Enhanced emission of a single quantum emitter coupled to a microcavity and a nanocavity

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URI: http://hdl.handle.net/10900/120580
Dokumentart: Dissertation
Date: 2021-11-09
Language: English
Faculty: 7 Mathematisch-Naturwissenschaftliche Fakultät
Department: Chemie
Advisor: Maître, Agnès (Prof. Dr.)
Day of Oral Examination: 2021-09-29
DDC Classifikation: 500 - Natural sciences and mathematics
530 - Physics
540 - Chemistry and allied sciences
Keywords: Einzelmolekülspektroskopie , Fluoreszenz , Hypericin , Fabry-Pérot-Interferometer , Oberflächenplasmonresonanz , Raman-Effekt , Oberflächenverstärkter Raman-Effekt
Other Keywords:
Single molecule, Fluorescence, Hypericin, Fabry-Perot interferometers, Surface plasmon resonance, Raman effect, Surface enhanced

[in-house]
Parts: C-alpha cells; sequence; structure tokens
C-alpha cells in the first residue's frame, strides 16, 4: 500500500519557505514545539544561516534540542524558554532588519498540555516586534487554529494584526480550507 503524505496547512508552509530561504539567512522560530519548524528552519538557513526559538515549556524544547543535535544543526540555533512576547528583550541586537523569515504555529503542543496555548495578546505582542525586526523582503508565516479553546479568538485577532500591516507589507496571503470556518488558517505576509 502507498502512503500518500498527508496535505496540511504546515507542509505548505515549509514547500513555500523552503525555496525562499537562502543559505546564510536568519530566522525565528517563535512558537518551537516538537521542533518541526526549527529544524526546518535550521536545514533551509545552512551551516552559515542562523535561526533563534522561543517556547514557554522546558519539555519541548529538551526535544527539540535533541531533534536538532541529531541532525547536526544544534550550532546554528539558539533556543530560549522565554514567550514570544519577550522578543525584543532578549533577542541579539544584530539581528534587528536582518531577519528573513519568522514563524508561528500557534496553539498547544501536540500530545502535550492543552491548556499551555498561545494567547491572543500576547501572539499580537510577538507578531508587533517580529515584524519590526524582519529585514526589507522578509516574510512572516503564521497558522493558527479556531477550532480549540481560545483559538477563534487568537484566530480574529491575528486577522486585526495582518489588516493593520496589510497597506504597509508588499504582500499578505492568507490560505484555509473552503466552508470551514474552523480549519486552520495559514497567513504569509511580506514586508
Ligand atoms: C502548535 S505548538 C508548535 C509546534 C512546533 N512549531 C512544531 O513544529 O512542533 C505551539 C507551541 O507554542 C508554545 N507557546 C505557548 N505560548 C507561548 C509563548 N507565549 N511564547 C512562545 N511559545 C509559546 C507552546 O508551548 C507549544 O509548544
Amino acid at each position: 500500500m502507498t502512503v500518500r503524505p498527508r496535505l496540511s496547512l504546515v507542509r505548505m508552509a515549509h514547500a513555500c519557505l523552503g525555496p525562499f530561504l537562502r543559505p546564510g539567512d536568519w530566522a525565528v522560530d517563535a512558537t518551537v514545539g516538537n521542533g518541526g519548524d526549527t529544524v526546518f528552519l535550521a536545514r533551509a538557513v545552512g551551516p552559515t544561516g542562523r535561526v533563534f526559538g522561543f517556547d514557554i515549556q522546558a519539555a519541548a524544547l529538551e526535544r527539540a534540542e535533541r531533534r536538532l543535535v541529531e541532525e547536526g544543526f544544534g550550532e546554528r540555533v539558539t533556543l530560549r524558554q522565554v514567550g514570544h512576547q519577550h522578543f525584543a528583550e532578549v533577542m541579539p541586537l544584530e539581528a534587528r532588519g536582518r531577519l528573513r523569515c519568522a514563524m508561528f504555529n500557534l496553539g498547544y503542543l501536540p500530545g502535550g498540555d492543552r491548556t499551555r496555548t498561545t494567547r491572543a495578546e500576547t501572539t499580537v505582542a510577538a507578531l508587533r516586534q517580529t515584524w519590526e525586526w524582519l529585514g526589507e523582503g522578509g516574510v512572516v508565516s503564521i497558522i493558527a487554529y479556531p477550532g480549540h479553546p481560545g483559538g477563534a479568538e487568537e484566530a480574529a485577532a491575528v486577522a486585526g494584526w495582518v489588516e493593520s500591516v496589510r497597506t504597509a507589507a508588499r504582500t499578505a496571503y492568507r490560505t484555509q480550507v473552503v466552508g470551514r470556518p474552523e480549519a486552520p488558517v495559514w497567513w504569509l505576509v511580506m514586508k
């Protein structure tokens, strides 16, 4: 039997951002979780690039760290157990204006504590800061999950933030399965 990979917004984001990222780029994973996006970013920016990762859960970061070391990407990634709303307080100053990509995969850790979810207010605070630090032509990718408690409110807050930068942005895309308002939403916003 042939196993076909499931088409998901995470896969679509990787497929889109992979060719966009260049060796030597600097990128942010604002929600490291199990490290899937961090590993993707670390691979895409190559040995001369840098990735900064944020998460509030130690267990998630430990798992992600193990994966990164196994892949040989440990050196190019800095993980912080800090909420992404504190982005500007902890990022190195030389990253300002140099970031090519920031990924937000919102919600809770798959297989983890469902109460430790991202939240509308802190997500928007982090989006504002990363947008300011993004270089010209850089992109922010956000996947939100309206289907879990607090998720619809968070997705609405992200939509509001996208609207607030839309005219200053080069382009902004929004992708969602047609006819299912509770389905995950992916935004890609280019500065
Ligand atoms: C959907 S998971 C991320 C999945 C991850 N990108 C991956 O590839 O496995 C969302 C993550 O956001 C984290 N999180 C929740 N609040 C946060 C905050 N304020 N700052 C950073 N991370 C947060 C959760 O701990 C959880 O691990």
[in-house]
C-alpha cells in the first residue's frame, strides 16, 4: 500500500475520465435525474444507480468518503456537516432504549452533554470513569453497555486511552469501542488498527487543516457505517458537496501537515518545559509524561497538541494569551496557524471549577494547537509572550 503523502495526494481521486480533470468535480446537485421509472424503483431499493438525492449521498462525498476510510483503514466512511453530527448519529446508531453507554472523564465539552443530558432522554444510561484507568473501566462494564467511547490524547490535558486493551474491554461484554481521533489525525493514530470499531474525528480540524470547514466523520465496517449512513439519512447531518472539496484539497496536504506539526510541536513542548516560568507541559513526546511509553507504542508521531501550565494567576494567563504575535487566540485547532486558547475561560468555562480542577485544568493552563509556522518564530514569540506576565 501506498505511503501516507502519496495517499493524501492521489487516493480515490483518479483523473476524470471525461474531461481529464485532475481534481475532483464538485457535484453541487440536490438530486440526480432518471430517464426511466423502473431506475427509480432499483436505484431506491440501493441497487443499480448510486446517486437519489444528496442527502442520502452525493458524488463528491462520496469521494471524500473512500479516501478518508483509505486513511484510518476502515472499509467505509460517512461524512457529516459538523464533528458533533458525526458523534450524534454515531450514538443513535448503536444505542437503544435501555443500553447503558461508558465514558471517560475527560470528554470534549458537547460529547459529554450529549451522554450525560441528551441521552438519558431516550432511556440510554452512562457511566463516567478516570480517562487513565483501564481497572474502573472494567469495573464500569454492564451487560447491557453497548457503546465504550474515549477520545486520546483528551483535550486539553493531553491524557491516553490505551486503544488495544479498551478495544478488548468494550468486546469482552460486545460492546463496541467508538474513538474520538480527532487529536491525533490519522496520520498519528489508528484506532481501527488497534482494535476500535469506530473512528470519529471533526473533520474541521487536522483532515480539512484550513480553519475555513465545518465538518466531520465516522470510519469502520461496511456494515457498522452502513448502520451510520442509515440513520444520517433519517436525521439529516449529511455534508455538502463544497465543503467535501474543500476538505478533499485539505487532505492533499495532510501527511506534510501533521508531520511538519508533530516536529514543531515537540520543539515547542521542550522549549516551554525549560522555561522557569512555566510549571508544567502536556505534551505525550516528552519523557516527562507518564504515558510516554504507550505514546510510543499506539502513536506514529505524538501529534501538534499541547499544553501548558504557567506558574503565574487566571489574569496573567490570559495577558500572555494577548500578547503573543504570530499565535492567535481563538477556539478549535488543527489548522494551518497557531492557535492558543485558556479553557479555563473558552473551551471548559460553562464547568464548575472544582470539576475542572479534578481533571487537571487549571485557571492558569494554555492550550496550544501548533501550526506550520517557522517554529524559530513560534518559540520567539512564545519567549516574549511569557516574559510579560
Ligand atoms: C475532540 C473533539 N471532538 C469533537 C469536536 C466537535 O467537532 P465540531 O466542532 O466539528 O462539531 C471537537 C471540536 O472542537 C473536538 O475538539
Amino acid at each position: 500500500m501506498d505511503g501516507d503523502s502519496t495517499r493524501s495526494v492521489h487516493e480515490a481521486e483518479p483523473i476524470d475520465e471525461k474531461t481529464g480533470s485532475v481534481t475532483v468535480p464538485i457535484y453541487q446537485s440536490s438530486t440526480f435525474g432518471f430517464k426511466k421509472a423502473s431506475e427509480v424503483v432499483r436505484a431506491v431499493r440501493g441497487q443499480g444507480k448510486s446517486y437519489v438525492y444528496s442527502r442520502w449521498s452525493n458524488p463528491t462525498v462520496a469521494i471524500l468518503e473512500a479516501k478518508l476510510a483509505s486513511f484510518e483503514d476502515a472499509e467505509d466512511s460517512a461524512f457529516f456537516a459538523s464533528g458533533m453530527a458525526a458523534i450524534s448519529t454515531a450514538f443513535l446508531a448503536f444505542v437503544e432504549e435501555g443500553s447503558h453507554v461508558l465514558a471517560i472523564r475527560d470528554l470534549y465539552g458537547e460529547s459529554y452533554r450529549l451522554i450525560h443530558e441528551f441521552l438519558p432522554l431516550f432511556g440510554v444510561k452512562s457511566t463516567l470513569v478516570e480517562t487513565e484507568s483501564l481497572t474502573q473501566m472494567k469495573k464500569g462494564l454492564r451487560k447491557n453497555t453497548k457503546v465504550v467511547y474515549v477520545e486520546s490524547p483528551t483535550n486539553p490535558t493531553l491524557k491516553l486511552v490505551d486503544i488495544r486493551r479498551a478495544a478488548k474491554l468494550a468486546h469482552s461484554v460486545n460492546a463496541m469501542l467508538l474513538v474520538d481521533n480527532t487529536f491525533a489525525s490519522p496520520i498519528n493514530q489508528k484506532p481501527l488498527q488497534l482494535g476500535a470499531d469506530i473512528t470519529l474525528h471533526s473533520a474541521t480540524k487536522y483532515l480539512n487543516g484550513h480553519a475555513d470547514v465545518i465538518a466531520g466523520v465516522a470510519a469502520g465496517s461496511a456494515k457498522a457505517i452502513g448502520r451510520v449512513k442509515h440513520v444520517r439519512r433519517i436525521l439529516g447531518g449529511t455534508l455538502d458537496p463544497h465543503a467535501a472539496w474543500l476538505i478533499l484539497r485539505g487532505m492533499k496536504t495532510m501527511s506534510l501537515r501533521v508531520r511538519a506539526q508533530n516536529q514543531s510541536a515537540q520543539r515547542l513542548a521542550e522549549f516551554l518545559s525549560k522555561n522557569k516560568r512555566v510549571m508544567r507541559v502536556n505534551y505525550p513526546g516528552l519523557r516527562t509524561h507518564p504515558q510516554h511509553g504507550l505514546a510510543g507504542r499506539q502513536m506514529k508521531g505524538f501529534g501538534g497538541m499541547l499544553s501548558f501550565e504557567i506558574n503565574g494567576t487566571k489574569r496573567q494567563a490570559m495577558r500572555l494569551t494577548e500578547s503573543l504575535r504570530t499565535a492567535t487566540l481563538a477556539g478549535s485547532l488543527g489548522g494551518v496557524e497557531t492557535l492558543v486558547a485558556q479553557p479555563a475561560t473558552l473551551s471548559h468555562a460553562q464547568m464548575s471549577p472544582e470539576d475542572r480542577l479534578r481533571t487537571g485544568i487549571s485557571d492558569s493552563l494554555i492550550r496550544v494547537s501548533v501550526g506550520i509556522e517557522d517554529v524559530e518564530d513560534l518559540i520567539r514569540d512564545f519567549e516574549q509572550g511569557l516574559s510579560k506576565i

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The development of single molecule-based techniques in the last decades has enabled directly selecting, tracking, and measuring an individual molecule. Single molecule spectroscopy can directly observe the properties of individual molecules usually hidden in ensemble averages. In this thesis, the structural dynamics of a single quantum emitter, served by hypericin, is characterized. Hypericin, isolated from St. John’s wort, does not only have large potential in modern medicine but also exhibits fascinating structural dynamics, such as dissociation, conformation and tautomerism. By using confocal scanning microscopy combined with radially/azimuthally polarized laser modes, three-dimensional reorientation of the transition dipole moment of a single molecule, due to the charge redistribution during tautomerism, is observed. The transient reorientation is detected in a fluorescence time trace as a sudden fluctuation. To quantify the temporal properties of the tautomerism, photon autocorrelation function is used to extract the intensity fluctuations. The results show the distinct influence of the local environment, such as PVA matrix and deuteration effect. The local photonic environment of a molecule is modified by the microcavity/nanocavity. The theoretical principles and experimental results are presented for a coupled molecule. A significant change of the radiative emission rate and of the fluorescence spectra is discussed. It allows us to measure the absolute quantum yield by using a tunable microcavity. The results show the possibility of controlling tautomerization by changing the photonic environment. Subsequently, molecular dissociation is discussed by single molecule surface-enhanced Raman spectra profiting from near field enhancement of nanocavity. Furthermore, the theoretical model reveals the importance of the radius of the nanoparticles and the gap distance between them in order to achieve maximum emission enhancement. A fast experimental optimization strategy towards optimal fluorescence enhancement is outlined.

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